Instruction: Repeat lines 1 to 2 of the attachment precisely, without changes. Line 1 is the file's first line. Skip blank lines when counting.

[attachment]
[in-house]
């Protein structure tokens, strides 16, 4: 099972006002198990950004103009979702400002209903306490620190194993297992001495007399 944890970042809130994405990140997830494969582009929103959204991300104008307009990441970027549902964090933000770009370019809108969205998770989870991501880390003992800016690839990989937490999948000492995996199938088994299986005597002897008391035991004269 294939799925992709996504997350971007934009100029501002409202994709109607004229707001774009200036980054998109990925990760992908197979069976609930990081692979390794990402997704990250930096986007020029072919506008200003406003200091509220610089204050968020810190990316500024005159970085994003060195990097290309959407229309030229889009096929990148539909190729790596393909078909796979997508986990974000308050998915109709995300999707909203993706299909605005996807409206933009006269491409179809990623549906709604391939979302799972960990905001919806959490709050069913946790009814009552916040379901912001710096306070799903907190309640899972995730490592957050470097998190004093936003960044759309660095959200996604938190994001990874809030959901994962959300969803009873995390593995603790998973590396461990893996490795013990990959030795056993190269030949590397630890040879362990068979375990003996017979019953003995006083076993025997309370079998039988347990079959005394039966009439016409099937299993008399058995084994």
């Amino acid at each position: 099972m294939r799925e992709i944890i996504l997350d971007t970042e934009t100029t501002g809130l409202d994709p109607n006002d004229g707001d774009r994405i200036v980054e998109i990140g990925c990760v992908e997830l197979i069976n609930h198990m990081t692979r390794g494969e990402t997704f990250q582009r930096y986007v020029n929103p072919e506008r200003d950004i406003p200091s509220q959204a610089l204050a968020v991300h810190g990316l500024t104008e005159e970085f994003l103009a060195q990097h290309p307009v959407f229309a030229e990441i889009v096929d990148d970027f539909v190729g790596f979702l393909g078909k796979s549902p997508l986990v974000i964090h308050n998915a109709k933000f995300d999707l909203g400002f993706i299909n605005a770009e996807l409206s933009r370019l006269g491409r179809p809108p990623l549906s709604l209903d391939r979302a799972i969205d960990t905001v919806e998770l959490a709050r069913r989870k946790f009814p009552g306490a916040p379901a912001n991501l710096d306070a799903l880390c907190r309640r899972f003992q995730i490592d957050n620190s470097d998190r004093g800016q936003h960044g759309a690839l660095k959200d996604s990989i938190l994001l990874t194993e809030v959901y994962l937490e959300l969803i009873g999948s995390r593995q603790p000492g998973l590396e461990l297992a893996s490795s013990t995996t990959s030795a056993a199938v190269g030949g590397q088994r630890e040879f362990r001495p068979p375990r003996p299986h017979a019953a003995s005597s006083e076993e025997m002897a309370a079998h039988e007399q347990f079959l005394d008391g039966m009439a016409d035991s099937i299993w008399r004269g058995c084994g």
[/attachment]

[in-house]
């Protein structure tokens, strides 16, 4: 099972006002198990950004103009979702400002209903306490620190194993297992001495007399 944890970042809130994405990140997830494969582009929103959204991300104008307009990441970027549902964090933000770009370019809108969205998770989870991501880390003992800016690839990989937490999948000492995996199938088994299986005597002897008391035991004269 294939799925992709996504997350971007934009100029501002409202994709109607004229707001774009200036980054998109990925990760992908197979069976609930990081692979390794990402997704990250930096986007020029072919506008200003406003200091509220610089204050968020810190990316500024005159970085994003060195990097290309959407229309030229889009096929990148539909190729790596393909078909796979997508986990974000308050998915109709995300999707909203993706299909605005996807409206933009006269491409179809990623549906709604391939979302799972960990905001919806959490709050069913946790009814009552916040379901912001710096306070799903907190309640899972995730490592957050470097998190004093936003960044759309660095959200996604938190994001990874809030959901994962959300969803009873995390593995603790998973590396461990893996490795013990990959030795056993190269030949590397630890040879362990068979375990003996017979019953003995006083076993025997309370079998039988347990079959005394039966009439016409099937299993008399058995084994």